Album: The Satanist
Labels: Nuclear Blast/Regain Records/Metal Blade
Preview: Ora Pro Nobis Lucifer
If you heard of metal, you heard of Behemoth. There is just no valid excuse, not even when you are literally sleeping under a rock; music like this will hunt you down no matter where you try to hide. The ungodly symphonies and pulverizing death metal assaults this Polish beast generates are ferocious enough to annihilate the gates of heaven itself. Their latest album The Satanist fits that description perfectly, perhaps even more so than any album that came before it. With an album title like The Satanist people are undoubtedly expecting big things but luckily for them; Behemoth delivers beyond all expectations once again.
Behemoth has a large cult following of fans that probably won’t be bothering themselves with reading any reviews like this, they already pre-ordered this album and are (im)patiently waiting to utterly destroy their eardrums to the long awaited follow-up of the 2009 album Evangelion. If you never heard of Behemoth or just never felt the need to check out their work, now would be the perfect time to correct that mistake and get in on the action, whether you normally listen to this genre or not. I don’t consider myself a die-hard fan of this band by any means, but after hearing The Satanist just once, I could only come to one conclusion: this album is the best damn death metal I heard in years, if not ever.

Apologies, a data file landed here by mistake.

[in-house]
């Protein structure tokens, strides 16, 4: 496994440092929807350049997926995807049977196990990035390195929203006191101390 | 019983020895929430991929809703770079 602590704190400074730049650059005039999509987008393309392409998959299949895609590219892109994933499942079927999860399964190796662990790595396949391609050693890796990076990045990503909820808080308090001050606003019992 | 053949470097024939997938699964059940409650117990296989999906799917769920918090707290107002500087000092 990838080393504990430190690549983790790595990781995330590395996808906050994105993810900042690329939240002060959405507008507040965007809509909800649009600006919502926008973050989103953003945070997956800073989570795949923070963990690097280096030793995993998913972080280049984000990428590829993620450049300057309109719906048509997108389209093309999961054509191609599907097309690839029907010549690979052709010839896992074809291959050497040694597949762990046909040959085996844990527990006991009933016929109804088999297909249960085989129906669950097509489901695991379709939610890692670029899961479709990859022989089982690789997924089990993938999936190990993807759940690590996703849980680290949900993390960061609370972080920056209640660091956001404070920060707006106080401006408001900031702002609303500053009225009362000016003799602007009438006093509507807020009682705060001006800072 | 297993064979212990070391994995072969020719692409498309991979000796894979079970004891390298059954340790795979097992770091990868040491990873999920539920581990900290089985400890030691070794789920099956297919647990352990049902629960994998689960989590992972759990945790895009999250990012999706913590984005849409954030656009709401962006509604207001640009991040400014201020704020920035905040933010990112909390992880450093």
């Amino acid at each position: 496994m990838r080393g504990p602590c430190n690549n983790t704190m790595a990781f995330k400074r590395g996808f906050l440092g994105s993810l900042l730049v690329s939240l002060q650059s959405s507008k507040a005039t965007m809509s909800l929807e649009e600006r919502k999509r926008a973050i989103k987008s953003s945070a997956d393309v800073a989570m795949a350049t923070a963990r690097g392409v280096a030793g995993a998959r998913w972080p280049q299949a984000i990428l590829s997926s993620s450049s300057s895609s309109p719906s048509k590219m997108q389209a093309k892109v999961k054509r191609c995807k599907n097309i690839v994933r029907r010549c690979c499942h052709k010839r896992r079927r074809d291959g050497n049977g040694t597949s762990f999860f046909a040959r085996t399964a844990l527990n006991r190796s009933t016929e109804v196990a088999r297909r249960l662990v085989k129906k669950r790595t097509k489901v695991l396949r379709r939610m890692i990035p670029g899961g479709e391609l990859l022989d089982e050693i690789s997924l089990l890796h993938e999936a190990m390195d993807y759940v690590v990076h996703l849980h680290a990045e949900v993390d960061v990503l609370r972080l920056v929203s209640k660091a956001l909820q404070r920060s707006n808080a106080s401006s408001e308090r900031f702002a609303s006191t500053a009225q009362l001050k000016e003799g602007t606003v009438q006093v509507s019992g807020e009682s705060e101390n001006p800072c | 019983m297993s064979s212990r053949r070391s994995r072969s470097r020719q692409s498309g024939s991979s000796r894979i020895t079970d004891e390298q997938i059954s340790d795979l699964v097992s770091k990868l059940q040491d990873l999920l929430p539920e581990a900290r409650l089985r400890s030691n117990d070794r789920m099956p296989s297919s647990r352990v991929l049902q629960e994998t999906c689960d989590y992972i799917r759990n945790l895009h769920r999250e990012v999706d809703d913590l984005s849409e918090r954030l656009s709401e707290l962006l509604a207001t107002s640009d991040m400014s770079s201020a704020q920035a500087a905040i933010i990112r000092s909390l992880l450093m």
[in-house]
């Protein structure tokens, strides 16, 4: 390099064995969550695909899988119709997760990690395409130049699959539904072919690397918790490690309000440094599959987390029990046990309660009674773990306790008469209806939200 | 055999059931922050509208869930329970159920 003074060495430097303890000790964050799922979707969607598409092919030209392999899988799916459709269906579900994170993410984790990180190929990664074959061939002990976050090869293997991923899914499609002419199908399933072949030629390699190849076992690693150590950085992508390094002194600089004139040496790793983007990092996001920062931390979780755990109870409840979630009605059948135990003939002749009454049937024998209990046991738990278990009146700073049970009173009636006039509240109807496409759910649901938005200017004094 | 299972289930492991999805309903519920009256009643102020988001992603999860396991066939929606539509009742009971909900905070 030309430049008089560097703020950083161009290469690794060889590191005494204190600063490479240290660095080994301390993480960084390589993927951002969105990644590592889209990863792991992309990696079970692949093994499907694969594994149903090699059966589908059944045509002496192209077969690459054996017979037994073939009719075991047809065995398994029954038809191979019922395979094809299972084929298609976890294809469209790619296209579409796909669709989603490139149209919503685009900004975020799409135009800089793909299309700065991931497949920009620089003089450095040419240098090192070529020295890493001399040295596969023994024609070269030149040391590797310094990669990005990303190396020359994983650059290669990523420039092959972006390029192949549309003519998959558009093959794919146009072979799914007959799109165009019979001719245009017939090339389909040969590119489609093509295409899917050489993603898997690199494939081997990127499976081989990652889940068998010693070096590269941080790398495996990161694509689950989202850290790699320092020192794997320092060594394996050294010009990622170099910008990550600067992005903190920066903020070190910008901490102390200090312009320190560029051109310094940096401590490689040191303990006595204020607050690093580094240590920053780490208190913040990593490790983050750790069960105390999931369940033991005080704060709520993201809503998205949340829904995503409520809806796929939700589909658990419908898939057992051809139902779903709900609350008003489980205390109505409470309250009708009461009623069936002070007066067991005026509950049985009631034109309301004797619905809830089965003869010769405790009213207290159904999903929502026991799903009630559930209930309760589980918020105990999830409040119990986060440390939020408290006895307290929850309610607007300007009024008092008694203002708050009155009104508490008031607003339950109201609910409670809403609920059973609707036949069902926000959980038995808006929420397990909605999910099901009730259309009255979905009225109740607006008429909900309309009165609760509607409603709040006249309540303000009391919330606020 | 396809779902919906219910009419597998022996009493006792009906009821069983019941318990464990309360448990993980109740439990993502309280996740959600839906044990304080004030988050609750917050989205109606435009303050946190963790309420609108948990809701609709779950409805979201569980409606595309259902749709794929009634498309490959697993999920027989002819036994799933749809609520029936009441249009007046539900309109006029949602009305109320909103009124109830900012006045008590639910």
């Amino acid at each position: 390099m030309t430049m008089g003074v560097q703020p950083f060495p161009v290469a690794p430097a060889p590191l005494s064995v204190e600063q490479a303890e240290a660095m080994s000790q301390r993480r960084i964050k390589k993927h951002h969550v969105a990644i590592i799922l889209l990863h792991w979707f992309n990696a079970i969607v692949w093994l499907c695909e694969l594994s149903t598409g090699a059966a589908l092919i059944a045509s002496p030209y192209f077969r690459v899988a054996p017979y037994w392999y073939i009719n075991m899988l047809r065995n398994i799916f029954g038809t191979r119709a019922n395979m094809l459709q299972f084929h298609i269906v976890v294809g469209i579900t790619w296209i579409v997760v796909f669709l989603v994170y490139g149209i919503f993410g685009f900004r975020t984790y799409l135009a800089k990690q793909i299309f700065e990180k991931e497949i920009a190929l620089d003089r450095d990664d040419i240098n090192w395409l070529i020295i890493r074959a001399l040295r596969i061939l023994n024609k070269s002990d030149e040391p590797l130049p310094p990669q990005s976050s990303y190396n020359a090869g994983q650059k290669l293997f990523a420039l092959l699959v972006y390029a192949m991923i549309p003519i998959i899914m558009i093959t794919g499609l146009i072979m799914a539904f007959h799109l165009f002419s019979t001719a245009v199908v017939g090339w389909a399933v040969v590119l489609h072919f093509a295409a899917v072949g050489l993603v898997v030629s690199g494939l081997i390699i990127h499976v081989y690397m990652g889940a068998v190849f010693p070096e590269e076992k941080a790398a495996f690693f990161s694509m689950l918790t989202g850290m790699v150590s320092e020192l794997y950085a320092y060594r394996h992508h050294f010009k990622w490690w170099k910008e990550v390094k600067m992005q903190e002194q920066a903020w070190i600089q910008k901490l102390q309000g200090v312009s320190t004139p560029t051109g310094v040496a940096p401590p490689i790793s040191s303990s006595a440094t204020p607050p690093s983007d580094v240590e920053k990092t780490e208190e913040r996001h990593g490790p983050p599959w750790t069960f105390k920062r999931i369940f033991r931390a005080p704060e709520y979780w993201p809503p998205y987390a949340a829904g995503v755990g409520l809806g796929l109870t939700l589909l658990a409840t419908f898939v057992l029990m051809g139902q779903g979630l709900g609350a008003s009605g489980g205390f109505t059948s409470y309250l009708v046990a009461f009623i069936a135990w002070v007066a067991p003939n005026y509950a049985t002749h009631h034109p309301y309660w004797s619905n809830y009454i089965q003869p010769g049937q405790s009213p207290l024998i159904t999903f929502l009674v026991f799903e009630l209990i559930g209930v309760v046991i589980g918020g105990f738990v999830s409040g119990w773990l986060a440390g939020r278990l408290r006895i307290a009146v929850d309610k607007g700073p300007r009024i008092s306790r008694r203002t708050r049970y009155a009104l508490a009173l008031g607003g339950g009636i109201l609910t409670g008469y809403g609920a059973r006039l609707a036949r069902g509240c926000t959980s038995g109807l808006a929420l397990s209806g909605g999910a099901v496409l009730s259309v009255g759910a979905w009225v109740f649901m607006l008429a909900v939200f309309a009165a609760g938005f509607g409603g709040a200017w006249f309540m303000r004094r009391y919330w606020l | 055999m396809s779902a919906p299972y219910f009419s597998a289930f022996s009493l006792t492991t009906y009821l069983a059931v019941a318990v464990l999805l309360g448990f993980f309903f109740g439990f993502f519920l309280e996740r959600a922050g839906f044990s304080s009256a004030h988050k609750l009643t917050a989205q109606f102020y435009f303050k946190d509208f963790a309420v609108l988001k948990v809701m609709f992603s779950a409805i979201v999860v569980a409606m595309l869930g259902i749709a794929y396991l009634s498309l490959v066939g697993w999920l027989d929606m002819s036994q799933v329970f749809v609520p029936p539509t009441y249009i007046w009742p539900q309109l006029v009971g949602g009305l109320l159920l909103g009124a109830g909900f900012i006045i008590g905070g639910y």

What makes the The Satanist stand out for me is its ability to never get boring. Like with previous albums, the unholy, dark lyrics put an evil grin on your face and make all the songs even more memorable. Once the epic build-up stops and the infernal shredding and face-pounding percussions start to eat away at your flesh in the second half of the first track Blow Your Trumpets Gabriel, you can expect an almost constant butchering of this magnitude throughout the album. The next track does just that, Furor Divinus is nothing less than the purest fucking death metal imaginable. Of course The Satanist has much more going for it than just straightforward anger, as Messe Noire and the following Ora Pro Nobis Lucifer will prove. Ominous melodics, shivering guitar solos and maniacal vocal attacks add several thick layers of atmosphere that keep you nailed to the ground. Amazingly, this multi-layered atmosphere gets more noticeable and thicker with each listen, each song more epic than the last. Two of my favorite songs Amen and the title track follow next and again seem to be even more mind blowing than the songs that preceded it. When you finally reach the end of the line, the final track O Father O Satan O Sun! ends this towering monument to Satanism in style, with lots of evil chanting and suffocating melodics it’s the final nail in your coffin before you are pulled down to the eternal burning depths of Hell. The Satanist demands more listens however, Behemoth cleverly constructed all the songs in such a way that all individual elements are all blended in perfectly. Your mortal ears would demand multiple plays to comprehend and appreciate it all, just the way albums like this should be!
In all honesty, I coulnd’t find anything wrong with the The Satanist even if my life depended on it. With raging death storms, intriguing lyrics and deep underlying roots of blackened symphonies, Behemoth made a worthy successor to Evangelion that was well worth the wait.
For fans of: Marduk, Sidious, Fleshgod Apocalypse, Kataklysm, Bloodbath